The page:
Orchestral Manoeuvres in the Dark, better known as the easier-spoken OMD, created a large aural painting of excellent LP releases and songs during their brief run as the late ‘70s – certainly the early ‘80s – champions of new-wave music. Much of OMD’s work is memorable, of that there is little to argue. McCluskey and Humphreys, along with other, lesser-known assembled components of OMD, created changing tunes, revealing the band’s penchant for progression and sounds. But, no matter how much they progressed, the core sound of OMD was impossible to dispense with – it was just there.
OMD released Dazzle Ships in 1983 as a diversion to their already immense popularity, amid increasing demand and reliance on the OMD ability to craft a great song. While some fans found it to be a welcome release, many rebelled at the album’s distinct drive off the main road, down a path that many just didn’t want to follow on. Dazzle Ships is inherently a side trip that incorporates an egocentric blend of samplings, sound effects, and music, some with vocals.
But to write off Dazzle Ships as a throwaway would be a mistake. There were classic moments in the album’s collection of strange creations. “Telegraph” took the flow of the album’s music, and used it to produce a song that explodes the brilliance of the band in fireworks fashion. In this Remastered/Expanded Edition, “Telegraph” is repeated as several bonus tracks. The first is an “original” version as recorded in 1981 for the Architecture & Morality sessions. It is here referred to as “Telegraph (the Manor Version 1981).” It is a remarkable tune, certainly not fitting for A&M, but is a compelling song nevertheless. Its re-recorded resurrection underscores the promise the song contained, and the Dazzle Ships version is perfect. There is also a 12” A-side Extended version included as a bonus track.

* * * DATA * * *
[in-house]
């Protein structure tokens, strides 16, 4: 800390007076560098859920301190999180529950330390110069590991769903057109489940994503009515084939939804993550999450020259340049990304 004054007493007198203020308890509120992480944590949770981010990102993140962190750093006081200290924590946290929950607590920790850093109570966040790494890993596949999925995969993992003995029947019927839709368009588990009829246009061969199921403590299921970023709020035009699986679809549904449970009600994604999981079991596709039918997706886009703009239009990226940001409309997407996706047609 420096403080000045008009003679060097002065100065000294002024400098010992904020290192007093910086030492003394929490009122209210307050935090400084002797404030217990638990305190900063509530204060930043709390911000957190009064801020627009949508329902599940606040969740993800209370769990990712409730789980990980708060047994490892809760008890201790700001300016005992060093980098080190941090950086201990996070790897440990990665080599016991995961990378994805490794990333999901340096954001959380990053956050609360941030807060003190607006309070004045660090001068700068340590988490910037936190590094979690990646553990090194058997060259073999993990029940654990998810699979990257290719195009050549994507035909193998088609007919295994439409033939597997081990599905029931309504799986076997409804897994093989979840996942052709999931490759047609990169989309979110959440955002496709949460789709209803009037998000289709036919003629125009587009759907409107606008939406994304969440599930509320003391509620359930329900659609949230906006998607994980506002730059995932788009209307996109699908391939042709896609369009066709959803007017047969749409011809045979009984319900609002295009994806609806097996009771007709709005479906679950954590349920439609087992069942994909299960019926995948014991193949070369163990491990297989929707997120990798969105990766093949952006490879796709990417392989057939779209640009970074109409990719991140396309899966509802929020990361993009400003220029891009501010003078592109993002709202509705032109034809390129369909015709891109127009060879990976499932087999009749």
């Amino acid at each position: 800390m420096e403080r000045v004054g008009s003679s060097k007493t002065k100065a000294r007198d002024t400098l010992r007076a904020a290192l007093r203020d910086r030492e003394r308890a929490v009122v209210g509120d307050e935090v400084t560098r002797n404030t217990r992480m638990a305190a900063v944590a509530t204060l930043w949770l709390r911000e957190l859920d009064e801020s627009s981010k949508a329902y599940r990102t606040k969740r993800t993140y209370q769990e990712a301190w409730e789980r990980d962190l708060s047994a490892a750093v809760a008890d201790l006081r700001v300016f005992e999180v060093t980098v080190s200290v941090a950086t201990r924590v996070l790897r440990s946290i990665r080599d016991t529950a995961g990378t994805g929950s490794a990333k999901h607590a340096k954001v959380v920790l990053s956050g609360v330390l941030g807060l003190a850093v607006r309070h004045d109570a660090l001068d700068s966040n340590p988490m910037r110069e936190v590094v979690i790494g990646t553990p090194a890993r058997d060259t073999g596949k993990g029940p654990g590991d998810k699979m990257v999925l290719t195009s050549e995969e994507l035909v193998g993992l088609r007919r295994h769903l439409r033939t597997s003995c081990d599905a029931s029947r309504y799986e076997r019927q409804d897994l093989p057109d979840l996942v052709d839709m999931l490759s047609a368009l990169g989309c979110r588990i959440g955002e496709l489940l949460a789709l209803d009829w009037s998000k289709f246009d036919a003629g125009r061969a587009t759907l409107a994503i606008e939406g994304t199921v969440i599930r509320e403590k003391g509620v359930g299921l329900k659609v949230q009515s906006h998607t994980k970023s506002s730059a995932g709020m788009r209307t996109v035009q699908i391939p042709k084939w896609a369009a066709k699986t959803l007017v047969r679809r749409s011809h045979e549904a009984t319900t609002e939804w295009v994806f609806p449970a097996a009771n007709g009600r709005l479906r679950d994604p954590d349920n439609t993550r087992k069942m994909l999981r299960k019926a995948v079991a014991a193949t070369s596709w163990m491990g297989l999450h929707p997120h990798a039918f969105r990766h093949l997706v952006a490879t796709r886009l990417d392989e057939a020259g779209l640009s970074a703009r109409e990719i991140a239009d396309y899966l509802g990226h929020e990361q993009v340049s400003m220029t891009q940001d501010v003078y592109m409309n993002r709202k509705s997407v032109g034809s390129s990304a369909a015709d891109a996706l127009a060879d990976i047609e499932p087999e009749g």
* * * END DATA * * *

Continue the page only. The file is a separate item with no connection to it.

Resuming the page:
There’s a hypnotic beauty running through “International” with its echoes and simple rhythms, and its soft feel of distance. “Genetic Engineering” is also included as a bonus track A-side of an extended 12” of the original. The song itself draws strong influence from “Burning Airlines” from Brian Eno’s wonderful Taking Tiger Mountain (By Strategy) LP, with its uncanny musical resemblance. The final bonus track on the CD is a good, short (barely a minute) embryonic non-vocal Dazzle Ships outtake called “Swiss Radio International.” There are other songs on Dazzle Ships that will draw interest to a casual OMD fan, however, it is the intent OMD collector and serious fan that will be most pleased with this reissue. With excellent sound, essential bonus tracks inclusions, and an updated 12-page booklet with a 4-page essay, photos, and credits, this new reissue will slot well with the true OMD fan. Well enough as this release of Dazzle Ships is directly aimed at the serious OMD fan, who hung on every note.